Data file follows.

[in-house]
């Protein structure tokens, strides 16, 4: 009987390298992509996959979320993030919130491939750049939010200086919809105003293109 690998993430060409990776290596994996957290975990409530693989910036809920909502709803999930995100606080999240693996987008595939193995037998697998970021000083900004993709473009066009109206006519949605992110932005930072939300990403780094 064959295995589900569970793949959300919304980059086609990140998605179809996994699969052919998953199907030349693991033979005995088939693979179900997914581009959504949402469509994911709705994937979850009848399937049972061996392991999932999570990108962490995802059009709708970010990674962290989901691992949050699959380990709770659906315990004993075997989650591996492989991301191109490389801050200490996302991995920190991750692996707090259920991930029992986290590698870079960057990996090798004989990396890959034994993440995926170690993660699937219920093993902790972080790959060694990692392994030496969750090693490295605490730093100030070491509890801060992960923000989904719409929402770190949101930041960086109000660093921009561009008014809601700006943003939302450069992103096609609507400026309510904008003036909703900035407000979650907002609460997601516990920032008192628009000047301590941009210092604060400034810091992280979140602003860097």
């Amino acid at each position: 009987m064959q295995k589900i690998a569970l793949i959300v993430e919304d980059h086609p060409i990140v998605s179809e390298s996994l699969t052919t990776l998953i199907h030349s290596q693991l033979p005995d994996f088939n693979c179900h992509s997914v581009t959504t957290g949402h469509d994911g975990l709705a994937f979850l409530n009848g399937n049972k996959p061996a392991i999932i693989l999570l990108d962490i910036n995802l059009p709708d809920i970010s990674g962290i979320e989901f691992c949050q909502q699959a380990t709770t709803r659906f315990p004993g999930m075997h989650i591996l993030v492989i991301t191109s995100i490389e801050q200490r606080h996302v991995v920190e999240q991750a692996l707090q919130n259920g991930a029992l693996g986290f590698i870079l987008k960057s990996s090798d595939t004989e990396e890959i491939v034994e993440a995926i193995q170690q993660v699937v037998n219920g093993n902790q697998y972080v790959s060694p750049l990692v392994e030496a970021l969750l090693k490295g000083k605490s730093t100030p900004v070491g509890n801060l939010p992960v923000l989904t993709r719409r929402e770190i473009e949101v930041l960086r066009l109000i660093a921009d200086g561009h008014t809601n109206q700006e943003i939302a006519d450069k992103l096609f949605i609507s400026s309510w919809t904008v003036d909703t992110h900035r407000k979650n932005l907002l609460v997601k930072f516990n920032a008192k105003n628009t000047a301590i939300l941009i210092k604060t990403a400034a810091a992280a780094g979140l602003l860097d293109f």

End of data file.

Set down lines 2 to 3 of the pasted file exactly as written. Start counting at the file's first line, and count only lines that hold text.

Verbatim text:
């Protein structure tokens, strides 16, 4: 009987390298992509996959979320993030919130491939750049939010200086919809105003293109 690998993430060409990776290596994996957290975990409530693989910036809920909502709803999930995100606080999240693996987008595939193995037998697998970021000083900004993709473009066009109206006519949605992110932005930072939300990403780094 064959295995589900569970793949959300919304980059086609990140998605179809996994699969052919998953199907030349693991033979005995088939693979179900997914581009959504949402469509994911709705994937979850009848399937049972061996392991999932999570990108962490995802059009709708970010990674962290989901691992949050699959380990709770659906315990004993075997989650591996492989991301191109490389801050200490996302991995920190991750692996707090259920991930029992986290590698870079960057990996090798004989990396890959034994993440995926170690993660699937219920093993902790972080790959060694990692392994030496969750090693490295605490730093100030070491509890801060992960923000989904719409929402770190949101930041960086109000660093921009561009008014809601700006943003939302450069992103096609609507400026309510904008003036909703900035407000979650907002609460997601516990920032008192628009000047301590941009210092604060400034810091992280979140602003860097």
């Amino acid at each position: 009987m064959q295995k589900i690998a569970l793949i959300v993430e919304d980059h086609p060409i990140v998605s179809e390298s996994l699969t052919t990776l998953i199907h030349s290596q693991l033979p005995d994996f088939n693979c179900h992509s997914v581009t959504t957290g949402h469509d994911g975990l709705a994937f979850l409530n009848g399937n049972k996959p061996a392991i999932i693989l999570l990108d962490i910036n995802l059009p709708d809920i970010s990674g962290i979320e989901f691992c949050q909502q699959a380990t709770t709803r659906f315990p004993g999930m075997h989650i591996l993030v492989i991301t191109s995100i490389e801050q200490r606080h996302v991995v920190e999240q991750a692996l707090q919130n259920g991930a029992l693996g986290f590698i870079l987008k960057s990996s090798d595939t004989e990396e890959i491939v034994e993440a995926i193995q170690q993660v699937v037998n219920g093993n902790q697998y972080v790959s060694p750049l990692v392994e030496a970021l969750l090693k490295g000083k605490s730093t100030p900004v070491g509890n801060l939010p992960v923000l989904t993709r719409r929402e770190i473009e949101v930041l960086r066009l109000i660093a921009d200086g561009h008014t809601n109206q700006e943003i939302a006519d450069k992103l096609f949605i609507s400026s309510w919809t904008v003036d909703t992110h900035r407000k979650n932005l907002l609460v997601k930072f516990n920032a008192k105003n628009t000047a301590i939300l941009i210092k604060t990403a400034a810091a992280a780094g979140l602003l860097d293109f």